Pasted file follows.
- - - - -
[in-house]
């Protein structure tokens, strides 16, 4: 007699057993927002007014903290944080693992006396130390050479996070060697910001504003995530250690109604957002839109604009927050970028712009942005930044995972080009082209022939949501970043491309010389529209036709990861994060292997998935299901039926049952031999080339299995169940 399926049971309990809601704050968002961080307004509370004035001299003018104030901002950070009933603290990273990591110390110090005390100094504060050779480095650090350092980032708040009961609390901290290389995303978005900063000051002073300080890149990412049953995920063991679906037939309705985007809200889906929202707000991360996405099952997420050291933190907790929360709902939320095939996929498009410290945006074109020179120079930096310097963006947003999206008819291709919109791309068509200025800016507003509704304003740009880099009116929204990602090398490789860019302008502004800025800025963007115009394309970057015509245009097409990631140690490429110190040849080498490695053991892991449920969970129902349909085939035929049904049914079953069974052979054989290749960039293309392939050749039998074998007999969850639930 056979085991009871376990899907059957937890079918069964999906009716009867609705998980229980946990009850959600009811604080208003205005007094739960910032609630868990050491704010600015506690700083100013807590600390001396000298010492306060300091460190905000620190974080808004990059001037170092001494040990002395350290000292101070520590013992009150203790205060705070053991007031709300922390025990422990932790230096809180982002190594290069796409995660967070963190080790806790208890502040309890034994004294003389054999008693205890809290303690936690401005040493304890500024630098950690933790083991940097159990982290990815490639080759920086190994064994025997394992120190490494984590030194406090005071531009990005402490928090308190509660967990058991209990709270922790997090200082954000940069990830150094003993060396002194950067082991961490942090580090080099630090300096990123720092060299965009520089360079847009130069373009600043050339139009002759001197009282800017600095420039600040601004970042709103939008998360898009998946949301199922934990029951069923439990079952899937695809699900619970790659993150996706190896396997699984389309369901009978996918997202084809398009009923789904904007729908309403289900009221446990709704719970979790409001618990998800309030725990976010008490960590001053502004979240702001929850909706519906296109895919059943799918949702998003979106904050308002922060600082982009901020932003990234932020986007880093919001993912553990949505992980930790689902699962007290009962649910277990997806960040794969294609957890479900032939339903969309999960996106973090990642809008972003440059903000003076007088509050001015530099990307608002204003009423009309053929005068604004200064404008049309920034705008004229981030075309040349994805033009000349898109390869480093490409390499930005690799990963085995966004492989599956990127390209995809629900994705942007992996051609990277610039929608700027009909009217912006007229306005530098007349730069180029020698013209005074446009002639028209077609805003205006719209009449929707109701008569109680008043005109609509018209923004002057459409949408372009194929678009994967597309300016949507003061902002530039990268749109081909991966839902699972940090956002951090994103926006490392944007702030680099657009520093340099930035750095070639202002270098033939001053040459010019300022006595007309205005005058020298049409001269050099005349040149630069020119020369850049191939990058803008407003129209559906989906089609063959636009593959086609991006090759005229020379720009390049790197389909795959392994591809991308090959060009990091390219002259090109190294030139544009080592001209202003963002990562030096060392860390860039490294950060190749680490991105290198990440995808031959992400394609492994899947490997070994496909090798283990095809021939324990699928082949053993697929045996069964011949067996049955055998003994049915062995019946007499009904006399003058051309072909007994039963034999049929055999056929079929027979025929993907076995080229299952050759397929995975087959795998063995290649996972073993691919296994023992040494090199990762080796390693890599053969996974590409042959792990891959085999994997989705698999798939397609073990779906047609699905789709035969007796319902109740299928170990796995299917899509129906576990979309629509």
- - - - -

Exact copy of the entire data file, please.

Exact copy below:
[in-house]
């Protein structure tokens, strides 16, 4: 007699057993927002007014903290944080693992006396130390050479996070060697910001504003995530250690109604957002839109604009927050970028712009942005930044995972080009082209022939949501970043491309010389529209036709990861994060292997998935299901039926049952031999080339299995169940 399926049971309990809601704050968002961080307004509370004035001299003018104030901002950070009933603290990273990591110390110090005390100094504060050779480095650090350092980032708040009961609390901290290389995303978005900063000051002073300080890149990412049953995920063991679906037939309705985007809200889906929202707000991360996405099952997420050291933190907790929360709902939320095939996929498009410290945006074109020179120079930096310097963006947003999206008819291709919109791309068509200025800016507003509704304003740009880099009116929204990602090398490789860019302008502004800025800025963007115009394309970057015509245009097409990631140690490429110190040849080498490695053991892991449920969970129902349909085939035929049904049914079953069974052979054989290749960039293309392939050749039998074998007999969850639930 056979085991009871376990899907059957937890079918069964999906009716009867609705998980229980946990009850959600009811604080208003205005007094739960910032609630868990050491704010600015506690700083100013807590600390001396000298010492306060300091460190905000620190974080808004990059001037170092001494040990002395350290000292101070520590013992009150203790205060705070053991007031709300922390025990422990932790230096809180982002190594290069796409995660967070963190080790806790208890502040309890034994004294003389054999008693205890809290303690936690401005040493304890500024630098950690933790083991940097159990982290990815490639080759920086190994064994025997394992120190490494984590030194406090005071531009990005402490928090308190509660967990058991209990709270922790997090200082954000940069990830150094003993060396002194950067082991961490942090580090080099630090300096990123720092060299965009520089360079847009130069373009600043050339139009002759001197009282800017600095420039600040601004970042709103939008998360898009998946949301199922934990029951069923439990079952899937695809699900619970790659993150996706190896396997699984389309369901009978996918997202084809398009009923789904904007729908309403289900009221446990709704719970979790409001618990998800309030725990976010008490960590001053502004979240702001929850909706519906296109895919059943799918949702998003979106904050308002922060600082982009901020932003990234932020986007880093919001993912553990949505992980930790689902699962007290009962649910277990997806960040794969294609957890479900032939339903969309999960996106973090990642809008972003440059903000003076007088509050001015530099990307608002204003009423009309053929005068604004200064404008049309920034705008004229981030075309040349994805033009000349898109390869480093490409390499930005690799990963085995966004492989599956990127390209995809629900994705942007992996051609990277610039929608700027009909009217912006007229306005530098007349730069180029020698013209005074446009002639028209077609805003205006719209009449929707109701008569109680008043005109609509018209923004002057459409949408372009194929678009994967597309300016949507003061902002530039990268749109081909991966839902699972940090956002951090994103926006490392944007702030680099657009520093340099930035750095070639202002270098033939001053040459010019300022006595007309205005005058020298049409001269050099005349040149630069020119020369850049191939990058803008407003129209559906989906089609063959636009593959086609991006090759005229020379720009390049790197389909795959392994591809991308090959060009990091390219002259090109190294030139544009080592001209202003963002990562030096060392860390860039490294950060190749680490991105290198990440995808031959992400394609492994899947490997070994496909090798283990095809021939324990699928082949053993697929045996069964011949067996049955055998003994049915062995019946007499009904006399003058051309072909007994039963034999049929055999056929079929027979025929993907076995080229299952050759397929995975087959795998063995290649996972073993691919296994023992040494090199990762080796390693890599053969996974590409042959792990891959085999994997989705698999798939397609073990779906047609699905789709035969007796319902109740299928170990796995299917899509129906576990979309629509």